The national patient survey related to medical records online has resulted in a new publication. This one is focusing on older patients and their use of the system. The paper is a collaboration with the HIBA project in Finland led by professor Isto Huvila. The team behind the paper also included Jonas Moll, Heidi Enwald, Noora Hirvonen and Rose-Mharie Åhlfeldt.
The results are not super surprising, but still relevant. Older patients are more likely to use the phone when seeking clarification, whereas younger people use the internet. There are clear clear age differences shown in the data.
The abstract is coped below. And the full paper is available online: http://www.informationr.net/ir/21-1/paper706.html#.W_ff4XpKhZE
Introduction. Patient accessible electronic health records can be used to inform and empower patients. However, their use may require complementary information seeking since they can be difficult to interpret. So far, relatively little is known of the information seeking that takes place in connection to health record use, and especially the way it varies in different age groups. A better understanding of patients’ preferences of where and how to find explanatory information provides valuable input for the development of health information provision and counselling services.
Method. The analysis is based on the results of a national survey of Swedish individuals (N=1,411) who had used a national patient accessible electronic health record system (Journalen).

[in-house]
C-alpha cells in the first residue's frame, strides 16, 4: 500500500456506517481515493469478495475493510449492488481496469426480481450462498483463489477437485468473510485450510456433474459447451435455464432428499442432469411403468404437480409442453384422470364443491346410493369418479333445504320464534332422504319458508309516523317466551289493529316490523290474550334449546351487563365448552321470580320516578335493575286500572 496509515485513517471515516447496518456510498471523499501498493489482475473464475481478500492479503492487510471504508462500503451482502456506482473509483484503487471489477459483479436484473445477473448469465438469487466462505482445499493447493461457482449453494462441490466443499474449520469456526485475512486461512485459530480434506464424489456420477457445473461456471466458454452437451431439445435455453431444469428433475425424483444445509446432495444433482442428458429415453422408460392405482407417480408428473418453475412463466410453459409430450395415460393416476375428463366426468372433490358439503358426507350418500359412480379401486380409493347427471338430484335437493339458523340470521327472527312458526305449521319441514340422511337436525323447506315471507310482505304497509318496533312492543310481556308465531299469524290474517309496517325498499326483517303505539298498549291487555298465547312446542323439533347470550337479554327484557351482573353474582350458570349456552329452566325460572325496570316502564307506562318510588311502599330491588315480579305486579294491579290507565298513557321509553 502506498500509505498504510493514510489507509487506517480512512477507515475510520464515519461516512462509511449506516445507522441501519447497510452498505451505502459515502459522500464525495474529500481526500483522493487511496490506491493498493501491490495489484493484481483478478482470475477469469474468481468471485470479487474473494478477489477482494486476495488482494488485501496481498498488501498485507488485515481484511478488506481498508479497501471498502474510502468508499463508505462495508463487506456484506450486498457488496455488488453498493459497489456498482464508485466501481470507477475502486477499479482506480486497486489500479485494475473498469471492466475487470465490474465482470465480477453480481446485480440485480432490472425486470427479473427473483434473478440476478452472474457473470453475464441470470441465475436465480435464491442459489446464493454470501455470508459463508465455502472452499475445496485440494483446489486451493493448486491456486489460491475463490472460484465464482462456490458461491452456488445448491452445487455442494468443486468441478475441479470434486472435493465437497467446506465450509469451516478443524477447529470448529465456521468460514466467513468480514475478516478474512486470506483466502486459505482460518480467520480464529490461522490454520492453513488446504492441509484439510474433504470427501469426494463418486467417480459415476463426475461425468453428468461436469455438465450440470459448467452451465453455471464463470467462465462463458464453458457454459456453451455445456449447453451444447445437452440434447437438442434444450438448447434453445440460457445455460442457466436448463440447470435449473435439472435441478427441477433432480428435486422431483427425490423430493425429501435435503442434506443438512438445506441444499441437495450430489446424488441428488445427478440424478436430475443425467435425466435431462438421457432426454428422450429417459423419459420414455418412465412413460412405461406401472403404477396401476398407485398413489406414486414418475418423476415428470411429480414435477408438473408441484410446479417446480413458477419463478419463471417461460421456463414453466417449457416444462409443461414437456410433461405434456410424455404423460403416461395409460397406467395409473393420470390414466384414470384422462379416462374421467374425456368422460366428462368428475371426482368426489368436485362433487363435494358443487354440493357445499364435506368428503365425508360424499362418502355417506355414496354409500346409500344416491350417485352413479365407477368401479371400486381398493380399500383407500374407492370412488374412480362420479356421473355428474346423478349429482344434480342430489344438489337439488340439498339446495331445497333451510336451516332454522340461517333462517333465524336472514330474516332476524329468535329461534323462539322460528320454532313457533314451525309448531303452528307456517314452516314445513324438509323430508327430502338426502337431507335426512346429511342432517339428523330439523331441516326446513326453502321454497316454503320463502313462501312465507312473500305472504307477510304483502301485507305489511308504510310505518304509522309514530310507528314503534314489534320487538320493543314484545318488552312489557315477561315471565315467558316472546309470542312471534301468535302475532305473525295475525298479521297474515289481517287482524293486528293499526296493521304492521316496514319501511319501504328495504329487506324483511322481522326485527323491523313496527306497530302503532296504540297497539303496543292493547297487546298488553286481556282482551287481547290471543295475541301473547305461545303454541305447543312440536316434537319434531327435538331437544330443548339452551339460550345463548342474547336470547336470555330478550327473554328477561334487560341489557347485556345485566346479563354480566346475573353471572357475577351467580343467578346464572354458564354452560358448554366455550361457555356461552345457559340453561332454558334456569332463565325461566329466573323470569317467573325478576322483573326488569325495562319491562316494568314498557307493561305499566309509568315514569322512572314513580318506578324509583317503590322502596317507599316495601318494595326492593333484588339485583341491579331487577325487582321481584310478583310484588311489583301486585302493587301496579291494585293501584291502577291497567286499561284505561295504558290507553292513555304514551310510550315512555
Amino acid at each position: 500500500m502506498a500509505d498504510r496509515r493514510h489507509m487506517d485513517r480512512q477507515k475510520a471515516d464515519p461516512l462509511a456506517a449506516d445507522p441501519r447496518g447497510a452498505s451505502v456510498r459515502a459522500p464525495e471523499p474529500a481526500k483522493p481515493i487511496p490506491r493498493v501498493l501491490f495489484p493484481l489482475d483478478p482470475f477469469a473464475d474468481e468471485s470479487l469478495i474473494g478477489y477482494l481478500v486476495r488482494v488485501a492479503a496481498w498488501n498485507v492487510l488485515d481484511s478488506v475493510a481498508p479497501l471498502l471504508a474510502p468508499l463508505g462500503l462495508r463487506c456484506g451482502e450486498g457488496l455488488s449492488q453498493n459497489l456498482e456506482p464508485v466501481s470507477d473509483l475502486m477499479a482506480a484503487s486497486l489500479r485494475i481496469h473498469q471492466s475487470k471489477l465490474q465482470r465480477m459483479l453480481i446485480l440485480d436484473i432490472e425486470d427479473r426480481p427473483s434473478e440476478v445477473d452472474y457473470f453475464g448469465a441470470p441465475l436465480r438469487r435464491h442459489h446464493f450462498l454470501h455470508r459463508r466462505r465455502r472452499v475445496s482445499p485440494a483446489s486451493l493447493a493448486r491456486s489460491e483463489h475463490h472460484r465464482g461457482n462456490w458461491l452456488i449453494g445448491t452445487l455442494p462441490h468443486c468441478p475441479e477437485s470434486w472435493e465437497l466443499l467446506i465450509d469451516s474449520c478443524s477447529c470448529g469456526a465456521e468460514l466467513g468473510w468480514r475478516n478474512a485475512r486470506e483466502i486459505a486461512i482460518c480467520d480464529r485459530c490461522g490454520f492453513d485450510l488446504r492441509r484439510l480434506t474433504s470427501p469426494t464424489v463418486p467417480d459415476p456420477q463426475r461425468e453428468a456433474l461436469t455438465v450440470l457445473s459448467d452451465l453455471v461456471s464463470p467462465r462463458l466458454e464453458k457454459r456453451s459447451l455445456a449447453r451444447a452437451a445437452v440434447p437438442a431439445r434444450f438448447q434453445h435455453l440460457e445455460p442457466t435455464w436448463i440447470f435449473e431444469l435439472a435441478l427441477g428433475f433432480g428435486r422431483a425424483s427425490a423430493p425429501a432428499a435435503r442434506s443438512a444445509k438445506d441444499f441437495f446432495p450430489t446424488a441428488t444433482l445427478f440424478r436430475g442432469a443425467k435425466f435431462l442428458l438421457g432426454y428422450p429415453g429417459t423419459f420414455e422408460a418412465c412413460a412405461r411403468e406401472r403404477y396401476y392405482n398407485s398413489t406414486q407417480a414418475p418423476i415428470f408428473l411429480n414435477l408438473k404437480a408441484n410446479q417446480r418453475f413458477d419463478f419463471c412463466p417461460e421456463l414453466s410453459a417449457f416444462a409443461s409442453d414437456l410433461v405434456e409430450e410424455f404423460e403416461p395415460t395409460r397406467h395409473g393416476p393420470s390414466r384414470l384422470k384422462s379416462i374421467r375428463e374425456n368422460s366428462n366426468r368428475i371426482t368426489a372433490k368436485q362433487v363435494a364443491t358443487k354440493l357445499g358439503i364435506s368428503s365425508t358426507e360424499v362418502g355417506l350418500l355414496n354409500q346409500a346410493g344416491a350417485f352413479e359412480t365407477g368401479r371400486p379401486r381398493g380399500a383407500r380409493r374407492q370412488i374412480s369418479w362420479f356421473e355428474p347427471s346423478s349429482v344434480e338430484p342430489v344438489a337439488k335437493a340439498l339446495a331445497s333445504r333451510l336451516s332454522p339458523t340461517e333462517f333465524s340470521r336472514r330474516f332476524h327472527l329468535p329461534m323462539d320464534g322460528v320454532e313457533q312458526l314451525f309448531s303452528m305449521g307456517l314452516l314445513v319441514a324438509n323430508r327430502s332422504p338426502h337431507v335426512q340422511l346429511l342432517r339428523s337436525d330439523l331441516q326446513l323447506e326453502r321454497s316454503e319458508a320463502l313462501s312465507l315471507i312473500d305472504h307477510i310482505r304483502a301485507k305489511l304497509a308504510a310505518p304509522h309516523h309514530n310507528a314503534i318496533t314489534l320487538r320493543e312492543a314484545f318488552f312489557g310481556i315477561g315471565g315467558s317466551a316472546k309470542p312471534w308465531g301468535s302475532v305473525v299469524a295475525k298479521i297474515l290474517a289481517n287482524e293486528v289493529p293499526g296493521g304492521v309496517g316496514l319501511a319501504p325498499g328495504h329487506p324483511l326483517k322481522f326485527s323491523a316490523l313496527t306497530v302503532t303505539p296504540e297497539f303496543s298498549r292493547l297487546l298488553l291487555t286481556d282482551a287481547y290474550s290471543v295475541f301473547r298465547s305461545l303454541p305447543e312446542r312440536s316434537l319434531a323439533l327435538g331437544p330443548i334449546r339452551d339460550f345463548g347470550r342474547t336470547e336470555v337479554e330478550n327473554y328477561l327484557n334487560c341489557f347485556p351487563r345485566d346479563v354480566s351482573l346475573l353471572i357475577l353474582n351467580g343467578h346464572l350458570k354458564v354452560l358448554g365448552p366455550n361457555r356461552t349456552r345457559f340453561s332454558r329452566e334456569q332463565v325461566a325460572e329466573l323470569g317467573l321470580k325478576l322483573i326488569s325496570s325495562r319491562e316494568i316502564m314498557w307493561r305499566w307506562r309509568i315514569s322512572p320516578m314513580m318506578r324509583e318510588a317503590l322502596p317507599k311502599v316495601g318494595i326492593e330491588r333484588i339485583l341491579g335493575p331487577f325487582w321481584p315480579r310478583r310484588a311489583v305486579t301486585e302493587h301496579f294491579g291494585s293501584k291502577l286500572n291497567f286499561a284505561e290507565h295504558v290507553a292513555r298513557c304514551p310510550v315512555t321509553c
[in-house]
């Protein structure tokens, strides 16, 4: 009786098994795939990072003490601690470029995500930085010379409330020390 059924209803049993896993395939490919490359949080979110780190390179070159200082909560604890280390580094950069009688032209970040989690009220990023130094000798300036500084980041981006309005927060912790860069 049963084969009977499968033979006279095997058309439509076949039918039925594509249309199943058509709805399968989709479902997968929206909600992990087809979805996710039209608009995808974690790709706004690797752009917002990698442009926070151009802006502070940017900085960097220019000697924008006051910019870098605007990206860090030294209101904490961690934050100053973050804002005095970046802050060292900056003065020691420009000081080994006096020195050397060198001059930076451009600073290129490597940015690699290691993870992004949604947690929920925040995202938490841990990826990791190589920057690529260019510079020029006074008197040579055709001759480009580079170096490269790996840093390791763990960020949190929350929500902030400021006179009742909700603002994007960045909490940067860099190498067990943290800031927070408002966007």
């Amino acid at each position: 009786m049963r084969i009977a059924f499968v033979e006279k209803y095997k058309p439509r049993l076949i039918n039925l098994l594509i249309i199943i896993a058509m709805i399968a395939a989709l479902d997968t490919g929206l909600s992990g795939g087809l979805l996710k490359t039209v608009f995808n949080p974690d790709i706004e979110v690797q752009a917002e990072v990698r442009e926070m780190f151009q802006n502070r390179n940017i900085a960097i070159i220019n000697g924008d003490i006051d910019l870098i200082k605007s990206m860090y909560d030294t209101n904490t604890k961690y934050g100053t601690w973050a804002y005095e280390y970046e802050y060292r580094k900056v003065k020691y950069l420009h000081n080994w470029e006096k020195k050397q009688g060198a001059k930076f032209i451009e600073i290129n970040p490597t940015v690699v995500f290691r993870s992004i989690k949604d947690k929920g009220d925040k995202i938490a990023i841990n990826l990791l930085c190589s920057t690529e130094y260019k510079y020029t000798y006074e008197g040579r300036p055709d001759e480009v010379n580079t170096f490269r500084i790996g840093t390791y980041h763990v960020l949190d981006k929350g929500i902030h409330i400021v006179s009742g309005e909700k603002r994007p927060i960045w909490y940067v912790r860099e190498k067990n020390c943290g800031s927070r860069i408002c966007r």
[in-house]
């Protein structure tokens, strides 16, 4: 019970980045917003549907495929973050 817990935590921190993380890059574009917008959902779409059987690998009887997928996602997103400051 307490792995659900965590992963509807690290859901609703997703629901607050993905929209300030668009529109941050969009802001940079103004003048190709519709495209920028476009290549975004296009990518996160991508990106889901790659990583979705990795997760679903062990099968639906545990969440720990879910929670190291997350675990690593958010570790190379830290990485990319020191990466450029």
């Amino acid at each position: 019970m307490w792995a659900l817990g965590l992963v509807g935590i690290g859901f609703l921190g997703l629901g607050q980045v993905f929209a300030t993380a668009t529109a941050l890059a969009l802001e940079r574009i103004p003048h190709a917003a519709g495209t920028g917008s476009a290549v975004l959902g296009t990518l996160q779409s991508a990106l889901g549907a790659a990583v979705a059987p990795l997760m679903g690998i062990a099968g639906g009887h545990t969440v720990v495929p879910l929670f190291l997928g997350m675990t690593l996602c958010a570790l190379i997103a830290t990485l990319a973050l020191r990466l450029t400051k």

Analysis. The data were analysed in SPSS 24.0 using Kruskal-Wallis tests for detecting group-wise differences and Jonckheere-Terpstra tests for discovering age-related trends in the data.
Results. Older patients were more likely to use a telephone and younger patients to use social contacts to ask for clarification. Generally, older adults born between 1946–1960 appear as passive information seekers.
Conclusion. Age groups differ in their preferences on how to seek clarification, which underlines the importance of a better understanding of individual differences in delivering not only technically but also intellectually accessible health information. Calling by telephone could be a habit of present older generations whereas, to a degree, searching information online could be a comparable habit of current younger generations.